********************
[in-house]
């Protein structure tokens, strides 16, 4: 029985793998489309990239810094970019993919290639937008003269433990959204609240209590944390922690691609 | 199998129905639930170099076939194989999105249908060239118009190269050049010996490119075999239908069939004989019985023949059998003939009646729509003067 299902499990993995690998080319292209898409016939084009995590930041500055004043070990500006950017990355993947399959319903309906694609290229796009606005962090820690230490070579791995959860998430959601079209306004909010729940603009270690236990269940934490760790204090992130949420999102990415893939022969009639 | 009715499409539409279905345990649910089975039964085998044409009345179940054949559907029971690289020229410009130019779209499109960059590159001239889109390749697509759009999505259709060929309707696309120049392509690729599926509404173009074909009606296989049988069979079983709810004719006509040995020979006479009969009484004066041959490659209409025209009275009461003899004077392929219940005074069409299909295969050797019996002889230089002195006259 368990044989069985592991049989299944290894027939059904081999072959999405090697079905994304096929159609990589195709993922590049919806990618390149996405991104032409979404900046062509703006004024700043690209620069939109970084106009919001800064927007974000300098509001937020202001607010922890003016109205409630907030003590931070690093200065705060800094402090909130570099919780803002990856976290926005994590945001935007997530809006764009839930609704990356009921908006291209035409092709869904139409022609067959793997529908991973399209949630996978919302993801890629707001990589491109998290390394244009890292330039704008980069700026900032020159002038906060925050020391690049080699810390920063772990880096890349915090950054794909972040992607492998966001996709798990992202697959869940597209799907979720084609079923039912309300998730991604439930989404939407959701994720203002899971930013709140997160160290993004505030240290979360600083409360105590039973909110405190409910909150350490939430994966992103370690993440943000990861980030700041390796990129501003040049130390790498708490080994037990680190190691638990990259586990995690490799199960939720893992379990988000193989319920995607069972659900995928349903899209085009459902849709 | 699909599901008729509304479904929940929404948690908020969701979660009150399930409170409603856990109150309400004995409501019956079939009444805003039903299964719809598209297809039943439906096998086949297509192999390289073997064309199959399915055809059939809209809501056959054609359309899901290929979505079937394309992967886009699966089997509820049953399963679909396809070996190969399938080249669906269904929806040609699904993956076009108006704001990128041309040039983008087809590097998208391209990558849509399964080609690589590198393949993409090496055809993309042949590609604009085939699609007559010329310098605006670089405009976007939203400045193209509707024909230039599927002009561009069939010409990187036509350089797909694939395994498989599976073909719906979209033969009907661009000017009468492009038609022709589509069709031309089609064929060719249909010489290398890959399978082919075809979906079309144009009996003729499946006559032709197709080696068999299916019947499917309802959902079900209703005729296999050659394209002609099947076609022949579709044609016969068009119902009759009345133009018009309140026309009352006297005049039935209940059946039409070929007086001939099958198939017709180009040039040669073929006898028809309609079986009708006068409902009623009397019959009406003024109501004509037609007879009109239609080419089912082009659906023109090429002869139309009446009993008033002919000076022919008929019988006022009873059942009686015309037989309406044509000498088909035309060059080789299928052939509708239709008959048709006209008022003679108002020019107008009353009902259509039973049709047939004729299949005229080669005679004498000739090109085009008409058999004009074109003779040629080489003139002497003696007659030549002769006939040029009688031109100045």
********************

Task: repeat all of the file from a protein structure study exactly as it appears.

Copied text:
[in-house]
């Protein structure tokens, strides 16, 4: 029985793998489309990239810094970019993919290639937008003269433990959204609240209590944390922690691609 | 199998129905639930170099076939194989999105249908060239118009190269050049010996490119075999239908069939004989019985023949059998003939009646729509003067 299902499990993995690998080319292209898409016939084009995590930041500055004043070990500006950017990355993947399959319903309906694609290229796009606005962090820690230490070579791995959860998430959601079209306004909010729940603009270690236990269940934490760790204090992130949420999102990415893939022969009639 | 009715499409539409279905345990649910089975039964085998044409009345179940054949559907029971690289020229410009130019779209499109960059590159001239889109390749697509759009999505259709060929309707696309120049392509690729599926509404173009074909009606296989049988069979079983709810004719006509040995020979006479009969009484004066041959490659209409025209009275009461003899004077392929219940005074069409299909295969050797019996002889230089002195006259 368990044989069985592991049989299944290894027939059904081999072959999405090697079905994304096929159609990589195709993922590049919806990618390149996405991104032409979404900046062509703006004024700043690209620069939109970084106009919001800064927007974000300098509001937020202001607010922890003016109205409630907030003590931070690093200065705060800094402090909130570099919780803002990856976290926005994590945001935007997530809006764009839930609704990356009921908006291209035409092709869904139409022609067959793997529908991973399209949630996978919302993801890629707001990589491109998290390394244009890292330039704008980069700026900032020159002038906060925050020391690049080699810390920063772990880096890349915090950054794909972040992607492998966001996709798990992202697959869940597209799907979720084609079923039912309300998730991604439930989404939407959701994720203002899971930013709140997160160290993004505030240290979360600083409360105590039973909110405190409910909150350490939430994966992103370690993440943000990861980030700041390796990129501003040049130390790498708490080994037990680190190691638990990259586990995690490799199960939720893992379990988000193989319920995607069972659900995928349903899209085009459902849709 | 699909599901008729509304479904929940929404948690908020969701979660009150399930409170409603856990109150309400004995409501019956079939009444805003039903299964719809598209297809039943439906096998086949297509192999390289073997064309199959399915055809059939809209809501056959054609359309899901290929979505079937394309992967886009699966089997509820049953399963679909396809070996190969399938080249669906269904929806040609699904993956076009108006704001990128041309040039983008087809590097998208391209990558849509399964080609690589590198393949993409090496055809993309042949590609604009085939699609007559010329310098605006670089405009976007939203400045193209509707024909230039599927002009561009069939010409990187036509350089797909694939395994498989599976073909719906979209033969009907661009000017009468492009038609022709589509069709031309089609064929060719249909010489290398890959399978082919075809979906079309144009009996003729499946006559032709197709080696068999299916019947499917309802959902079900209703005729296999050659394209002609099947076609022949579709044609016969068009119902009759009345133009018009309140026309009352006297005049039935209940059946039409070929007086001939099958198939017709180009040039040669073929006898028809309609079986009708006068409902009623009397019959009406003024109501004509037609007879009109239609080419089912082009659906023109090429002869139309009446009993008033002919000076022919008929019988006022009873059942009686015309037989309406044509000498088909035309060059080789299928052939509708239709008959048709006209008022003679108002020019107008009353009902259509039973049709047939004729299949005229080669005679004498000739090109085009008409058999004009074109003779040629080489003139002497003696007659030549002769006939040029009688031109100045």